Cebu City Food Crawl for Beginners

If the only thing that you know about Cebu City’s culinary heritage is the lechon, you’re in for a delicious surprise. The Philippines’ second largest metropolitan area is home to some of the best dining destinations in the country. In fact, the city was even featured in an episode of the Netflix documentary series “Street Food.” As such, it’s perfectly understandable if you hopped in an airplane to Cebu just for a food crawl experience. Here are a few must-try food stops for when you visit this this popular Visayan destination for the first time.

Sugbo Mercado at the IT Park

Start your food crawl with a bang by booking a room at one of the hotels in Lahug Cebu City. After you’ve had your post-plane ride beauty rest, head over to the Sugbo Mercado for a very long and sumptuous dinner.

Touted as Cebu’s largest weekend food market, Sugbo Mercado takes place at the Cebu IT Park every week from Thursday to Sunday. It opens at 5AM and closes at 2AM the following morning. The number of food stalls here may vary, but rest assured that your taste buds won’t run out of options.

Stalls at Sugbo Mercado offers everything from traditional Cebuano specialties and Asian options to western dishes and fusion cuisines. Aside from serving typical fare, the market often features experimental dishes and new food concepts that you can’t find anywhere else. Indeed, Sugbo Mercado has become quite a testing ground for food stall owners to see what new dishes would work for the Filipino palate.

Larsian sa Fuente

Larsian is Cebu’s first street food and barbecue hub. No Cebu food crawl will be complete without you gorging on mysterious meats on sticks and coming out of Larsian smelling like the smoked barbecue you just ate.

While the newly renovated Larsian now comes with a proper roof, clean tables, and more organized vendors, the old charm of the place still remains. When going in, be prepared to get verbally persuaded by different vendors to try their grilled specialties. As many of the stalls serve almost the same meats-on-a-stick options such as pork BBQ, chicken innards, and seafood, the competition for customers is quite fierce.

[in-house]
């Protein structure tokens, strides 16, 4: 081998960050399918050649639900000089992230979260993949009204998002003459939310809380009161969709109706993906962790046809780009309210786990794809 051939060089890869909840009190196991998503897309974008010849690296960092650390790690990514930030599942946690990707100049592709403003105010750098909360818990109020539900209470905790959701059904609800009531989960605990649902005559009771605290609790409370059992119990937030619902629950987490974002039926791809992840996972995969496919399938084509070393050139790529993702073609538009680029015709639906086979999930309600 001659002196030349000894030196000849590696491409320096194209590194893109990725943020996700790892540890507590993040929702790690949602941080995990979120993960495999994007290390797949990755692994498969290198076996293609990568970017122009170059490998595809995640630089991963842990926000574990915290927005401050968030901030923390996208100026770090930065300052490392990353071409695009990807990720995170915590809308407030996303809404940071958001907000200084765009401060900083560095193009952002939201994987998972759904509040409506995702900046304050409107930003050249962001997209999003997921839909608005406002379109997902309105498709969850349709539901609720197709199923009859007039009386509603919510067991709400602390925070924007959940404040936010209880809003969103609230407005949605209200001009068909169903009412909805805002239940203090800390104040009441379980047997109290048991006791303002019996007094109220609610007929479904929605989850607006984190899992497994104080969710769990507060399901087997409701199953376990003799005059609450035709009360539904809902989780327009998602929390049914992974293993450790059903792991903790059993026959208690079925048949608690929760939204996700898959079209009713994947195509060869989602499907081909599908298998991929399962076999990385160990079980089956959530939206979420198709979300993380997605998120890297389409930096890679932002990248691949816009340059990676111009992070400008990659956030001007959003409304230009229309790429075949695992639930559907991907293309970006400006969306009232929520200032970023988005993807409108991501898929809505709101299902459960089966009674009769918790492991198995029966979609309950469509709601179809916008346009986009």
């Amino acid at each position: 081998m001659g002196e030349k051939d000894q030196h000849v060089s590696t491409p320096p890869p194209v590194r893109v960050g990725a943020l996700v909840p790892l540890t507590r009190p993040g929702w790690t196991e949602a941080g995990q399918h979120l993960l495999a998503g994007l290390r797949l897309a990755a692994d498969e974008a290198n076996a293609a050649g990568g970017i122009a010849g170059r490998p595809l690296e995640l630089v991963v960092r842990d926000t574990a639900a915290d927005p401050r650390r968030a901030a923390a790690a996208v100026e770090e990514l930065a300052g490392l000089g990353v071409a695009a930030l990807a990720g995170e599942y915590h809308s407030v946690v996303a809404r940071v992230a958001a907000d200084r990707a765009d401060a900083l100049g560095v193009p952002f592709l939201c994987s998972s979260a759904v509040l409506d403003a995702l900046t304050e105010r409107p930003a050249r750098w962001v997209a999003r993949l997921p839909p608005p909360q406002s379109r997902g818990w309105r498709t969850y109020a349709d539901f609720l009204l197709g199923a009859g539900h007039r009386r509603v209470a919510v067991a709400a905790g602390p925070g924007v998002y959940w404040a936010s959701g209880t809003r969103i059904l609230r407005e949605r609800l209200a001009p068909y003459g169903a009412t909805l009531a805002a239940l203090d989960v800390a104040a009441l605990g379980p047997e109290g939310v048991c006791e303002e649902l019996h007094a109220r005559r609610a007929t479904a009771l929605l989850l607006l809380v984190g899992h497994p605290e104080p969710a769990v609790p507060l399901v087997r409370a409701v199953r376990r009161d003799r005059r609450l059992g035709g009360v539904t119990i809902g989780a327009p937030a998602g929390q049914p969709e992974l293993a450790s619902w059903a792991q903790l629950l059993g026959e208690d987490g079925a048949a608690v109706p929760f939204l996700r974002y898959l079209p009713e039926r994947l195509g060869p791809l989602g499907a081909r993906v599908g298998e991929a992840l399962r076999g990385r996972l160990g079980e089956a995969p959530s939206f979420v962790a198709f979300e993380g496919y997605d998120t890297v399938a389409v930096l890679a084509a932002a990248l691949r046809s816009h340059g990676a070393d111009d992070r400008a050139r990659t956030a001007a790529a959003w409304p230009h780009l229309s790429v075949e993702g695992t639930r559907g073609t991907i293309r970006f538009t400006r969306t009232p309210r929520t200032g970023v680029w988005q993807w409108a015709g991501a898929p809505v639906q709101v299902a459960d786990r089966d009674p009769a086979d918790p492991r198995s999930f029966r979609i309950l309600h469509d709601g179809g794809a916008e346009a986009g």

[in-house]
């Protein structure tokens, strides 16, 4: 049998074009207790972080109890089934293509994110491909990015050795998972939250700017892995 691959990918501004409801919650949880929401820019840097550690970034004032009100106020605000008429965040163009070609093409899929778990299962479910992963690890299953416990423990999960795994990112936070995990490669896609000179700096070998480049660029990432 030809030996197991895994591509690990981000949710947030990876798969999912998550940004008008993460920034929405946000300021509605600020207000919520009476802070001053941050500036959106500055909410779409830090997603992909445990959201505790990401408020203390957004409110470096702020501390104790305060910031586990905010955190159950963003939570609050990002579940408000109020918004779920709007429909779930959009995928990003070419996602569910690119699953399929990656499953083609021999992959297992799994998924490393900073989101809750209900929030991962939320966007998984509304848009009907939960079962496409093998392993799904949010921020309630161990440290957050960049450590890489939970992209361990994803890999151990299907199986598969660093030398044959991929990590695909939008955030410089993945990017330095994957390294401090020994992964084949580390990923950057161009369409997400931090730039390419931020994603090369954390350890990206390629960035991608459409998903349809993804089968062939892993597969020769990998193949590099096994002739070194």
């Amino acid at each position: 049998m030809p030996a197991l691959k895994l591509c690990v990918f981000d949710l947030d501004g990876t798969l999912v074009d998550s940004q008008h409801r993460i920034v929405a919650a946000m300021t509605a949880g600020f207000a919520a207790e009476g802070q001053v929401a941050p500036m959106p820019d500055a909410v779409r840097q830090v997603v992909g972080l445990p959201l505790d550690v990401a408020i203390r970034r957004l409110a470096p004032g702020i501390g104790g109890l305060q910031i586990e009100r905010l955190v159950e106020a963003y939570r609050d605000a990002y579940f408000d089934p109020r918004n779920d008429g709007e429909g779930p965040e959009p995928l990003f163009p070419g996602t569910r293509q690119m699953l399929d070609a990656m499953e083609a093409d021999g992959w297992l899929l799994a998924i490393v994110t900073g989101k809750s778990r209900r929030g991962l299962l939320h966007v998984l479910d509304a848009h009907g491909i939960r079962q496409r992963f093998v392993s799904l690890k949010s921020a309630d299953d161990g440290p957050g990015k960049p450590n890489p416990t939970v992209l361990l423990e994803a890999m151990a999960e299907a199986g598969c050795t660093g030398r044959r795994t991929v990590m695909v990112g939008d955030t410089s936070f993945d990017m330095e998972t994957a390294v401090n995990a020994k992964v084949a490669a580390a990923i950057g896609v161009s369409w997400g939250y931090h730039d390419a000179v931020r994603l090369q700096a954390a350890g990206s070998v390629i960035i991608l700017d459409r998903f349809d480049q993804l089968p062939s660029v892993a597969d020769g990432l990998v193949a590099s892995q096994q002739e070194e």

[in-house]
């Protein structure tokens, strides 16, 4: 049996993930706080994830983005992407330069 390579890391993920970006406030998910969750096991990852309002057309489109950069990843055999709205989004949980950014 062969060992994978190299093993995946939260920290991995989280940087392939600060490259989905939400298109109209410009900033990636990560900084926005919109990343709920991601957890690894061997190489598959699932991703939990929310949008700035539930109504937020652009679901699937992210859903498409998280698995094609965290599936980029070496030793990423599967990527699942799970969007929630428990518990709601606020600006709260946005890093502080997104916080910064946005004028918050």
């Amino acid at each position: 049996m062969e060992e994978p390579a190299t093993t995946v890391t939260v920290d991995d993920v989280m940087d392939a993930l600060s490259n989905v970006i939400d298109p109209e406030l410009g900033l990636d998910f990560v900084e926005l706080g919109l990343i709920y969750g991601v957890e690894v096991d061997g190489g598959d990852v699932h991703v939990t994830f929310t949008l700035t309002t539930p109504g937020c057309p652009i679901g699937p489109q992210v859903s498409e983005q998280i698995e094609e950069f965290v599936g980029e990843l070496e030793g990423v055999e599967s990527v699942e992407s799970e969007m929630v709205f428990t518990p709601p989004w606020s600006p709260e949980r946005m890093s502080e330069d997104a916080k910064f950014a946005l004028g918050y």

Dimsum Break

When Cebuanos are craving Chinese dimsum, Dimsum Break is the place to go. While the typical hakao, siomai, steamed rice, and more are served in Dimsum Break, the taste and quality of the food here is far from the regular Chinese fast food everyone is used to. In fact, their offerings are comparable to those served by more high-end Chinese restaurants, but at more affordable prices.

Dimsum Break branches are found everywhere in Cebu City. Unfortunately, their attempt at expanding to other parts of the country didn’t pan out, so whenever you are in Cebu City, this is a must-do food stop.

Carcar Lechon

It’s almost a crime to not eat lechon while in Cebu City. As the lechon capital of the Philippines, the city has a dizzying array of restaurants specializing in this roasted porky goodness. However, if you want the whole authentic experience of picking out your slice of lechon among a market full of vendors, the place to go is Carcar public market.

While most of the customers here take their lechon home, you can actually dine in and eat your chosen portion of lechon in the nearby “carenderia” (eatery). There, you can enjoy this classic Cebuano delicacy with a side of traditional “puso” or steamed rice in a coconut leaf pouch.

Sunburst Chicken

Before Cebu City was taken over by more globally recognizable fast food chains, it already had Sunburst Chicken. It’s one of their most beloved restaurants that stood the test of time. The restaurant is worth a visit since there are no branches outside of Cebu City.

The specialty of the house may seem simple—fried chicken—but the taste is distinctly Cebuano. On the side of every chicken are rice, coleslaw, and sweet potato fries with banana ketchup for condiment. It might sound a little strange, but the combination has worked since 1971.

These 5 food stops are just some of the essentials for a proper Cebu City food crawl. With the endless food options in the city, it would probably take a lifetime to taste them all. And that’s not a bad thing at all—just another reason to keep coming back to the Queen City of the South.

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